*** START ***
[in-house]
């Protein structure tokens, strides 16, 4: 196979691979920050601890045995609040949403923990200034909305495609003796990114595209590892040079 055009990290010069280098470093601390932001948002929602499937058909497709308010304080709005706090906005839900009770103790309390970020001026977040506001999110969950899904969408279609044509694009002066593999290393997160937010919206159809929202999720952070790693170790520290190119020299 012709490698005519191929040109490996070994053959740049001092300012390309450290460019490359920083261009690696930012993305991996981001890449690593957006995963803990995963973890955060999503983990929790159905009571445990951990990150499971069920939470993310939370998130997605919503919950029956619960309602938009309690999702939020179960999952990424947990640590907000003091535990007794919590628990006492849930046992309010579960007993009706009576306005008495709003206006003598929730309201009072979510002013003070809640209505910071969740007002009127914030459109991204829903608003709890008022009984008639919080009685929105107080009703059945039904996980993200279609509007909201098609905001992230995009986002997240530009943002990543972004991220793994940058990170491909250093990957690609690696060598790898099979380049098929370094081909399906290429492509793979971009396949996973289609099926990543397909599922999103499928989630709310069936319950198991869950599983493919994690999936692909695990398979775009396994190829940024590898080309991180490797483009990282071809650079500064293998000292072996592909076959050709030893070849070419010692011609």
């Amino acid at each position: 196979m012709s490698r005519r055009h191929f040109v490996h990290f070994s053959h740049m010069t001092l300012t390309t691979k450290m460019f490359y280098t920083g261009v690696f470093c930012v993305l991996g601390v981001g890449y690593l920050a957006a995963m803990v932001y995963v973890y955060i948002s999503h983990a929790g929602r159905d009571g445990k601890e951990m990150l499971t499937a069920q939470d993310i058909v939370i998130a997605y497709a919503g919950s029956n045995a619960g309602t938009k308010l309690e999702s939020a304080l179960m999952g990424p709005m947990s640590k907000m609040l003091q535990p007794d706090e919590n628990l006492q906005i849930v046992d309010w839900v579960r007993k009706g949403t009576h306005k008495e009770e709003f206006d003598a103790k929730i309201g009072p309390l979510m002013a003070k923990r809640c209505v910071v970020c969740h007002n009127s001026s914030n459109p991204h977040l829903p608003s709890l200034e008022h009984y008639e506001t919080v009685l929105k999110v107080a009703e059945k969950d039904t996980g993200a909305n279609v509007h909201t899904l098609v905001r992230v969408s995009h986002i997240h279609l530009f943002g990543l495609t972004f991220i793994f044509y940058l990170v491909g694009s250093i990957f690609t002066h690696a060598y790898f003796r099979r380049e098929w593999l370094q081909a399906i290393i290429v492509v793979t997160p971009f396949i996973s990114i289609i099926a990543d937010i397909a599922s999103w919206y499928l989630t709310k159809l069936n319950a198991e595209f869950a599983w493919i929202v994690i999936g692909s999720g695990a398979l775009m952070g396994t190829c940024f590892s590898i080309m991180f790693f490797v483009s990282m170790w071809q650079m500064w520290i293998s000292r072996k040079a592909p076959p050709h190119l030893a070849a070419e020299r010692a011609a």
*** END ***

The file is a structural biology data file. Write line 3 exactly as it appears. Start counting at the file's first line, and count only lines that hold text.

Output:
């Amino acid at each position: 196979m012709s490698r005519r055009h191929f040109v490996h990290f070994s053959h740049m010069t001092l300012t390309t691979k450290m460019f490359y280098t920083g261009v690696f470093c930012v993305l991996g601390v981001g890449y690593l920050a957006a995963m803990v932001y995963v973890y955060i948002s999503h983990a929790g929602r159905d009571g445990k601890e951990m990150l499971t499937a069920q939470d993310i058909v939370i998130a997605y497709a919503g919950s029956n045995a619960g309602t938009k308010l309690e999702s939020a304080l179960m999952g990424p709005m947990s640590k907000m609040l003091q535990p007794d706090e919590n628990l006492q906005i849930v046992d309010w839900v579960r007993k009706g949403t009576h306005k008495e009770e709003f206006d003598a103790k929730i309201g009072p309390l979510m002013a003070k923990r809640c209505v910071v970020c969740h007002n009127s001026s914030n459109p991204h977040l829903p608003s709890l200034e008022h009984y008639e506001t919080v009685l929105k999110v107080a009703e059945k969950d039904t996980g993200a909305n279609v509007h909201t899904l098609v905001r992230v969408s995009h986002i997240h279609l530009f943002g990543l495609t972004f991220i793994f044509y940058l990170v491909g694009s250093i990957f690609t002066h690696a060598y790898f003796r099979r380049e098929w593999l370094q081909a399906i290393i290429v492509v793979t997160p971009f396949i996973s990114i289609i099926a990543d937010i397909a599922s999103w919206y499928l989630t709310k159809l069936n319950a198991e595209f869950a599983w493919i929202v994690i999936g692909s999720g695990a398979l775009m952070g396994t190829c940024f590892s590898i080309m991180f790693f490797v483009s990282m170790w071809q650079m500064w520290i293998s000292r072996k040079a592909p076959p050709h190119l030893a070849a070419e020299r010692a011609a």